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Copyright © 2000 by The Resilience Alliance

The following is the established format for referencing this article:
Gadgil, M. 2000. Comments on "Genetically modified crops: risks and promise" by Gordon Conway. Conservation Ecology 4(1): 9. [online] URL: http://www.consecol.org/vol4/iss1/art9/

Commentary, part of Special Feature on Genetically Modified Organisms

Comments on "Genetically Modified Crops: Risks and Promise" by Gordon Conway

Madhav Gadgil

Indian Institute of Science

KEY WORDS: citizen science, exclusion, global development, green revolution, new culture, plant biotechnology, poverty, public participation.

Published: March 27, 2000

I find myself in full sympathy with Gordon Conway's analysis and prescriptions (Conway 2000). I especially agree with his call for a new culture, with appropriate systems and ongoing institutional support, that provides careful monitoring, open reporting and transparency, and above all, a place for public participation about the impact of plant biotechnology on the environment, human health, and the viability and sustainability of the food system. We need not only the transnational corporations, such as Monsanto to which Conway's remarks were addressed, but also governments of the developed and the developing world, and the scientific establishment, to promote the emergence of such a new culture.

Let me begin by recalling an incident that took place in 1982, when India was happy and relieved at having organized the first green revolution. I was then a member of a Government of India committee to advise on legislation and other measures to promote environmental protection. On behalf of this committee, I had spent over a month talking to fishers, herders, peasants, and rural artisans about their perceptions of India's environmental problems in many different parts of the country. One of the themes that recurred in these conversations was the perception, across the board, that the green revolution was depleting the fertility of India's agricultural soils. At a public meeting in Bangalore, presided over by a distinguished economist who had served two terms in the parliament and had been a Minister for Education, I shared this perception. I was berated for making ignorant statements on the basis of conversations with irresponsible villagers. In other words, I was faulted for attempting to initiate a public dialogue with the poor and the excluded on the processes of agricultural development - just what Conway is calling for.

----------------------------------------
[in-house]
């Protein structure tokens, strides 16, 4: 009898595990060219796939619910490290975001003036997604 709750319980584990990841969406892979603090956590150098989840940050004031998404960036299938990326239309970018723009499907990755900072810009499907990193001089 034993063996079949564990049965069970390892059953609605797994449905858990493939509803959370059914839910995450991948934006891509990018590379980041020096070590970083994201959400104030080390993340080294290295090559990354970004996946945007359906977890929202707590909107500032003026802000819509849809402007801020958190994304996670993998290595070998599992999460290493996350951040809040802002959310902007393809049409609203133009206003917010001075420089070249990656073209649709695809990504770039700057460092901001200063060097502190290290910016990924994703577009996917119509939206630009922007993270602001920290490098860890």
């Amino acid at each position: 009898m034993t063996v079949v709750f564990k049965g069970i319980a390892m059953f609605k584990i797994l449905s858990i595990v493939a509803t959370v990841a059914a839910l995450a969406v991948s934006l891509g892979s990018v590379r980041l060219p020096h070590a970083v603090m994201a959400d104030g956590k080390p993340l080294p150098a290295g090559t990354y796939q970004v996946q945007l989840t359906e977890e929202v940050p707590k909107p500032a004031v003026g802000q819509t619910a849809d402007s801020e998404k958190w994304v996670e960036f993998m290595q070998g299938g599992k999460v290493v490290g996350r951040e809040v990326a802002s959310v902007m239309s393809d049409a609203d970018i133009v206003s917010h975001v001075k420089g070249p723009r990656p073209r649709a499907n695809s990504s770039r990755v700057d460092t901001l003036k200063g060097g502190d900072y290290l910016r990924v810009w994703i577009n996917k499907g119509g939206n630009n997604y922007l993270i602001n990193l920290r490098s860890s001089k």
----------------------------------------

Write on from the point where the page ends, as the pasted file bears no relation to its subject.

As we approach the new millenium, fully half of India's nearly one billion people continue to remain poor and excluded. They belong to Dasmann's (1988) category of ecosystem people; people who continue to meet the bulk of their material requirements not from markets, but on the basis of gathering, fishing, or low-input cultivation and animal husbandry from their own immediate surroundings. These people have exceedingly limited access to goods and services generated through the organized economy (Gadgil and Guha 1995). Commercial profits that drive this economy arise, to a great degree, from tinkering, tampering with, and manipulating the natural world; e.g., replacing the natural restoration of fertility in slash-and-burn cultivation, or use of organic manure in low-input agriculture, with chemical fertilizers. If such practices are not sustainable in the long run, it merely opens up further commercial opportunities, for example, for new kinds of chemical fertilizers containing micronutrients, or for genetically engineered crops capable of growing in highly degraded soils. Thus, the economic drive is for more and more intense tinkering of nature, which unfortunately excludes the ecosystem people, half or more of the population of the entire developing world, leaving them impoverished.